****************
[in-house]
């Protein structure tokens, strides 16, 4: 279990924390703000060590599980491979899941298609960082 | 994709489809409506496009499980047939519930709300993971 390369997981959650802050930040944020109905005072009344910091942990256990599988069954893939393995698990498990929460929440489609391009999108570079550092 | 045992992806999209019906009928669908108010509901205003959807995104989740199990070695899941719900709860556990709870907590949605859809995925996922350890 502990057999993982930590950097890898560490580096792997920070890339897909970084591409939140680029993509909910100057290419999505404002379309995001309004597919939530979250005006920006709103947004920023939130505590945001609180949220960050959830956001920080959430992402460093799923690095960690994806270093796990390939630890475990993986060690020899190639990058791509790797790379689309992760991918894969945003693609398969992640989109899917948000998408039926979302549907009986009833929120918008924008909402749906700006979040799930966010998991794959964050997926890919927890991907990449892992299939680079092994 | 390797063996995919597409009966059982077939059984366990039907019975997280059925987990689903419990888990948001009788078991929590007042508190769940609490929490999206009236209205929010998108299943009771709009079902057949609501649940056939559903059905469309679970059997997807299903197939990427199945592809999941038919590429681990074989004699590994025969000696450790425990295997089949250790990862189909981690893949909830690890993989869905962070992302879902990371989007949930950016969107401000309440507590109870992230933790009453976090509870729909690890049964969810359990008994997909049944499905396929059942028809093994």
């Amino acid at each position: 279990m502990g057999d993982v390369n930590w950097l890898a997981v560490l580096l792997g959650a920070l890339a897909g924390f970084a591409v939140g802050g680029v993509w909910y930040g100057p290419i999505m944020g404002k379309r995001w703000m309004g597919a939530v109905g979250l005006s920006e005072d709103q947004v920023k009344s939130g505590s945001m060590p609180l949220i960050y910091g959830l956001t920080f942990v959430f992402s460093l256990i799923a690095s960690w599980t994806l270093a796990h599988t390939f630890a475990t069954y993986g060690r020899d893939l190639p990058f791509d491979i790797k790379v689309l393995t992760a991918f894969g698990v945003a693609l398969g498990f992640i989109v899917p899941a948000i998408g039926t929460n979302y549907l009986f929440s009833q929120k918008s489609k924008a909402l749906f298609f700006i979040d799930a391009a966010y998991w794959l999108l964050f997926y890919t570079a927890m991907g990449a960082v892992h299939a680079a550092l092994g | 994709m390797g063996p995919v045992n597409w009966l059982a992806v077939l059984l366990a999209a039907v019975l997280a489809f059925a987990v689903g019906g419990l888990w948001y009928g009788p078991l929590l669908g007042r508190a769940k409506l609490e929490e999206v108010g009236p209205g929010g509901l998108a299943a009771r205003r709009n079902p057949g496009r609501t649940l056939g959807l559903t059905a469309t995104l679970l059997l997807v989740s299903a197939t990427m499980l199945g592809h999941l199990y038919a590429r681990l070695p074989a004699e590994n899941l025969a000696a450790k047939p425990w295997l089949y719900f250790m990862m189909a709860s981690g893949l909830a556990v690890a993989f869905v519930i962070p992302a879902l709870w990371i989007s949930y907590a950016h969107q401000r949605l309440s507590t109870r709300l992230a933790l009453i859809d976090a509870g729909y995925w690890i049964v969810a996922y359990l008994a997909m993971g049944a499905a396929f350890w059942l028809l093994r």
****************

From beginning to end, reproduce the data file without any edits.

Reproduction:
[in-house]
């Protein structure tokens, strides 16, 4: 279990924390703000060590599980491979899941298609960082 | 994709489809409506496009499980047939519930709300993971 390369997981959650802050930040944020109905005072009344910091942990256990599988069954893939393995698990498990929460929440489609391009999108570079550092 | 045992992806999209019906009928669908108010509901205003959807995104989740199990070695899941719900709860556990709870907590949605859809995925996922350890 502990057999993982930590950097890898560490580096792997920070890339897909970084591409939140680029993509909910100057290419999505404002379309995001309004597919939530979250005006920006709103947004920023939130505590945001609180949220960050959830956001920080959430992402460093799923690095960690994806270093796990390939630890475990993986060690020899190639990058791509790797790379689309992760991918894969945003693609398969992640989109899917948000998408039926979302549907009986009833929120918008924008909402749906700006979040799930966010998991794959964050997926890919927890991907990449892992299939680079092994 | 390797063996995919597409009966059982077939059984366990039907019975997280059925987990689903419990888990948001009788078991929590007042508190769940609490929490999206009236209205929010998108299943009771709009079902057949609501649940056939559903059905469309679970059997997807299903197939990427199945592809999941038919590429681990074989004699590994025969000696450790425990295997089949250790990862189909981690893949909830690890993989869905962070992302879902990371989007949930950016969107401000309440507590109870992230933790009453976090509870729909690890049964969810359990008994997909049944499905396929059942028809093994």
């Amino acid at each position: 279990m502990g057999d993982v390369n930590w950097l890898a997981v560490l580096l792997g959650a920070l890339a897909g924390f970084a591409v939140g802050g680029v993509w909910y930040g100057p290419i999505m944020g404002k379309r995001w703000m309004g597919a939530v109905g979250l005006s920006e005072d709103q947004v920023k009344s939130g505590s945001m060590p609180l949220i960050y910091g959830l956001t920080f942990v959430f992402s460093l256990i799923a690095s960690w599980t994806l270093a796990h599988t390939f630890a475990t069954y993986g060690r020899d893939l190639p990058f791509d491979i790797k790379v689309l393995t992760a991918f894969g698990v945003a693609l398969g498990f992640i989109v899917p899941a948000i998408g039926t929460n979302y549907l009986f929440s009833q929120k918008s489609k924008a909402l749906f298609f700006i979040d799930a391009a966010y998991w794959l999108l964050f997926y890919t570079a927890m991907g990449a960082v892992h299939a680079a550092l092994g | 994709m390797g063996p995919v045992n597409w009966l059982a992806v077939l059984l366990a999209a039907v019975l997280a489809f059925a987990v689903g019906g419990l888990w948001y009928g009788p078991l929590l669908g007042r508190a769940k409506l609490e929490e999206v108010g009236p209205g929010g509901l998108a299943a009771r205003r709009n079902p057949g496009r609501t649940l056939g959807l559903t059905a469309t995104l679970l059997l997807v989740s299903a197939t990427m499980l199945g592809h999941l199990y038919a590429r681990l070695p074989a004699e590994n899941l025969a000696a450790k047939p425990w295997l089949y719900f250790m990862m189909a709860s981690g893949l909830a556990v690890a993989f869905v519930i962070p992302a879902l709870w990371i989007s949930y907590a950016h969107q401000r949605l309440s507590t109870r709300l992230a933790l009453i859809d976090a509870g729909y995925w690890i049964v969810a996922y359990l008994a997909m993971g049944a499905a396929f350890w059942l028809l093994r």